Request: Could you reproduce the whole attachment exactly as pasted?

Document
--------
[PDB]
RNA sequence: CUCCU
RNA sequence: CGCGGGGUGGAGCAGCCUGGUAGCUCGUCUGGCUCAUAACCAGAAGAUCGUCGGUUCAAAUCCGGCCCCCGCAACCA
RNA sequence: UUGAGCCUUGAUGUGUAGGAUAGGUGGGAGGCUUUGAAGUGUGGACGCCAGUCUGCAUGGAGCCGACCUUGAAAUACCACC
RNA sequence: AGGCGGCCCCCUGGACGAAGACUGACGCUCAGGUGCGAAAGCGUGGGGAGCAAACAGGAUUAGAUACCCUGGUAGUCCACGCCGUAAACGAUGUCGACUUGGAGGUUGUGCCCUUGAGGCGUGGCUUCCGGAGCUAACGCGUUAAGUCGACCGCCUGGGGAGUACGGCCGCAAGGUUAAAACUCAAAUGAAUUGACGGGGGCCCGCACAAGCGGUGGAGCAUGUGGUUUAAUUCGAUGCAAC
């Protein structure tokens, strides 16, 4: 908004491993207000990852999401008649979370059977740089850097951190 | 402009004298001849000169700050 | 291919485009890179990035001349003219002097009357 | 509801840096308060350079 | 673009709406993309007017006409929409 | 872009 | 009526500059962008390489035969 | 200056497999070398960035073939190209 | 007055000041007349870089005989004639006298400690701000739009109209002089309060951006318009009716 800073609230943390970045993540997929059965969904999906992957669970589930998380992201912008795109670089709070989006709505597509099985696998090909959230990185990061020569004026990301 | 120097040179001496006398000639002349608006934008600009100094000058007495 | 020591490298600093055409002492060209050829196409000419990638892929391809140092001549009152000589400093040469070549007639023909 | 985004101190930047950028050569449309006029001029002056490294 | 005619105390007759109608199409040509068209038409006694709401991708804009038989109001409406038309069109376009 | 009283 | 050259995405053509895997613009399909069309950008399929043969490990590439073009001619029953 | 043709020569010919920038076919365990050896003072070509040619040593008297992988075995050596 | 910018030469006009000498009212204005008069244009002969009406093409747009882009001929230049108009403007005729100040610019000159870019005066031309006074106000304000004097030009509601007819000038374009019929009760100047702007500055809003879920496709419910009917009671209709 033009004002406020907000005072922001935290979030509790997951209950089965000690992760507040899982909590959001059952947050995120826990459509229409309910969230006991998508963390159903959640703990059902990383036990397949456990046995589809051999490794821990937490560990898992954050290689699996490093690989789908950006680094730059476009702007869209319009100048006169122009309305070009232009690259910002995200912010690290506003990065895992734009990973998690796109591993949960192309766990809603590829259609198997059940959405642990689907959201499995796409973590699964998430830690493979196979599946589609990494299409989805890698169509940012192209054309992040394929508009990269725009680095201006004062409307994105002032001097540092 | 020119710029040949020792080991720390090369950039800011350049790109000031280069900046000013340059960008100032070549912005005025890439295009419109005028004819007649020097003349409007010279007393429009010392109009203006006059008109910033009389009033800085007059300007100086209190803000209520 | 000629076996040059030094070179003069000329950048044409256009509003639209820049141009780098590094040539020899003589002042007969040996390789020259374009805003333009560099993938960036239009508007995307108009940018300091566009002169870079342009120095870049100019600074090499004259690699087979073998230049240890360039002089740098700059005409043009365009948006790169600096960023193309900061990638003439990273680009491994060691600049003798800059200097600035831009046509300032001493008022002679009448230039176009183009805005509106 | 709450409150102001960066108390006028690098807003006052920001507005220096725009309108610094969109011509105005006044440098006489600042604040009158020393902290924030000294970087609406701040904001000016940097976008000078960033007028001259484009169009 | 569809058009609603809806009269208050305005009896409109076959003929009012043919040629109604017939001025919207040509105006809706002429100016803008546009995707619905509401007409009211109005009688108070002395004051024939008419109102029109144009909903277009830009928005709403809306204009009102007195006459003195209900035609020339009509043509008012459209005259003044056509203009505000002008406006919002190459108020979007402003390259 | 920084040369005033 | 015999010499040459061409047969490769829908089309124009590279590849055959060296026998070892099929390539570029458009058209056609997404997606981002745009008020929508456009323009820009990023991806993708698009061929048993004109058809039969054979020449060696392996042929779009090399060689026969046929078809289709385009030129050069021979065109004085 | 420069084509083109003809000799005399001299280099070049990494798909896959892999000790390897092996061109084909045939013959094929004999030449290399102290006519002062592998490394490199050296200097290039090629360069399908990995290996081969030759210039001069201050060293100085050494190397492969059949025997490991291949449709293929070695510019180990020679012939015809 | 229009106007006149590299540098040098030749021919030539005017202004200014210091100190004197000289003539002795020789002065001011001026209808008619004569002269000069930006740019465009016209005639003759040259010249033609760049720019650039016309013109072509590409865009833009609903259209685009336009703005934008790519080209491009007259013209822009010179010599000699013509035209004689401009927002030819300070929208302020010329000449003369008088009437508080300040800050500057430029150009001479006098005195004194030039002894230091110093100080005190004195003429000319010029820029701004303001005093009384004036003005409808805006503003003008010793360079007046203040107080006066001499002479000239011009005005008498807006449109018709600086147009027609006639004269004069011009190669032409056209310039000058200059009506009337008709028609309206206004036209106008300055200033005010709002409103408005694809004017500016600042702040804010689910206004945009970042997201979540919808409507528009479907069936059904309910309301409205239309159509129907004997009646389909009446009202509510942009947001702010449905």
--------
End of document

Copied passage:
[PDB]
RNA sequence: CUCCU
RNA sequence: CGCGGGGUGGAGCAGCCUGGUAGCUCGUCUGGCUCAUAACCAGAAGAUCGUCGGUUCAAAUCCGGCCCCCGCAACCA
RNA sequence: UUGAGCCUUGAUGUGUAGGAUAGGUGGGAGGCUUUGAAGUGUGGACGCCAGUCUGCAUGGAGCCGACCUUGAAAUACCACC
RNA sequence: AGGCGGCCCCCUGGACGAAGACUGACGCUCAGGUGCGAAAGCGUGGGGAGCAAACAGGAUUAGAUACCCUGGUAGUCCACGCCGUAAACGAUGUCGACUUGGAGGUUGUGCCCUUGAGGCGUGGCUUCCGGAGCUAACGCGUUAAGUCGACCGCCUGGGGAGUACGGCCGCAAGGUUAAAACUCAAAUGAAUUGACGGGGGCCCGCACAAGCGGUGGAGCAUGUGGUUUAAUUCGAUGCAAC
């Protein structure tokens, strides 16, 4: 908004491993207000990852999401008649979370059977740089850097951190 | 402009004298001849000169700050 | 291919485009890179990035001349003219002097009357 | 509801840096308060350079 | 673009709406993309007017006409929409 | 872009 | 009526500059962008390489035969 | 200056497999070398960035073939190209 | 007055000041007349870089005989004639006298400690701000739009109209002089309060951006318009009716 800073609230943390970045993540997929059965969904999906992957669970589930998380992201912008795109670089709070989006709505597509099985696998090909959230990185990061020569004026990301 | 120097040179001496006398000639002349608006934008600009100094000058007495 | 020591490298600093055409002492060209050829196409000419990638892929391809140092001549009152000589400093040469070549007639023909 | 985004101190930047950028050569449309006029001029002056490294 | 005619105390007759109608199409040509068209038409006694709401991708804009038989109001409406038309069109376009 | 009283 | 050259995405053509895997613009399909069309950008399929043969490990590439073009001619029953 | 043709020569010919920038076919365990050896003072070509040619040593008297992988075995050596 | 910018030469006009000498009212204005008069244009002969009406093409747009882009001929230049108009403007005729100040610019000159870019005066031309006074106000304000004097030009509601007819000038374009019929009760100047702007500055809003879920496709419910009917009671209709 033009004002406020907000005072922001935290979030509790997951209950089965000690992760507040899982909590959001059952947050995120826990459509229409309910969230006991998508963390159903959640703990059902990383036990397949456990046995589809051999490794821990937490560990898992954050290689699996490093690989789908950006680094730059476009702007869209319009100048006169122009309305070009232009690259910002995200912010690290506003990065895992734009990973998690796109591993949960192309766990809603590829259609198997059940959405642990689907959201499995796409973590699964998430830690493979196979599946589609990494299409989805890698169509940012192209054309992040394929508009990269725009680095201006004062409307994105002032001097540092 | 020119710029040949020792080991720390090369950039800011350049790109000031280069900046000013340059960008100032070549912005005025890439295009419109005028004819007649020097003349409007010279007393429009010392109009203006006059008109910033009389009033800085007059300007100086209190803000209520 | 000629076996040059030094070179003069000329950048044409256009509003639209820049141009780098590094040539020899003589002042007969040996390789020259374009805003333009560099993938960036239009508007995307108009940018300091566009002169870079342009120095870049100019600074090499004259690699087979073998230049240890360039002089740098700059005409043009365009948006790169600096960023193309900061990638003439990273680009491994060691600049003798800059200097600035831009046509300032001493008022002679009448230039176009183009805005509106 | 709450409150102001960066108390006028690098807003006052920001507005220096725009309108610094969109011509105005006044440098006489600042604040009158020393902290924030000294970087609406701040904001000016940097976008000078960033007028001259484009169009 | 569809058009609603809806009269208050305005009896409109076959003929009012043919040629109604017939001025919207040509105006809706002429100016803008546009995707619905509401007409009211109005009688108070002395004051024939008419109102029109144009909903277009830009928005709403809306204009009102007195006459003195209900035609020339009509043509008012459209005259003044056509203009505000002008406006919002190459108020979007402003390259 | 920084040369005033 | 015999010499040459061409047969490769829908089309124009590279590849055959060296026998070892099929390539570029458009058209056609997404997606981002745009008020929508456009323009820009990023991806993708698009061929048993004109058809039969054979020449060696392996042929779009090399060689026969046929078809289709385009030129050069021979065109004085 | 420069084509083109003809000799005399001299280099070049990494798909896959892999000790390897092996061109084909045939013959094929004999030449290399102290006519002062592998490394490199050296200097290039090629360069399908990995290996081969030759210039001069201050060293100085050494190397492969059949025997490991291949449709293929070695510019180990020679012939015809 | 229009106007006149590299540098040098030749021919030539005017202004200014210091100190004197000289003539002795020789002065001011001026209808008619004569002269000069930006740019465009016209005639003759040259010249033609760049720019650039016309013109072509590409865009833009609903259209685009336009703005934008790519080209491009007259013209822009010179010599000699013509035209004689401009927002030819300070929208302020010329000449003369008088009437508080300040800050500057430029150009001479006098005195004194030039002894230091110093100080005190004195003429000319010029820029701004303001005093009384004036003005409808805006503003003008010793360079007046203040107080006066001499002479000239011009005005008498807006449109018709600086147009027609006639004269004069011009190669032409056209310039000058200059009506009337008709028609309206206004036209106008300055200033005010709002409103408005694809004017500016600042702040804010689910206004945009970042997201979540919808409507528009479907069936059904309910309301409205239309159509129907004997009646389909009446009202509510942009947001702010449905």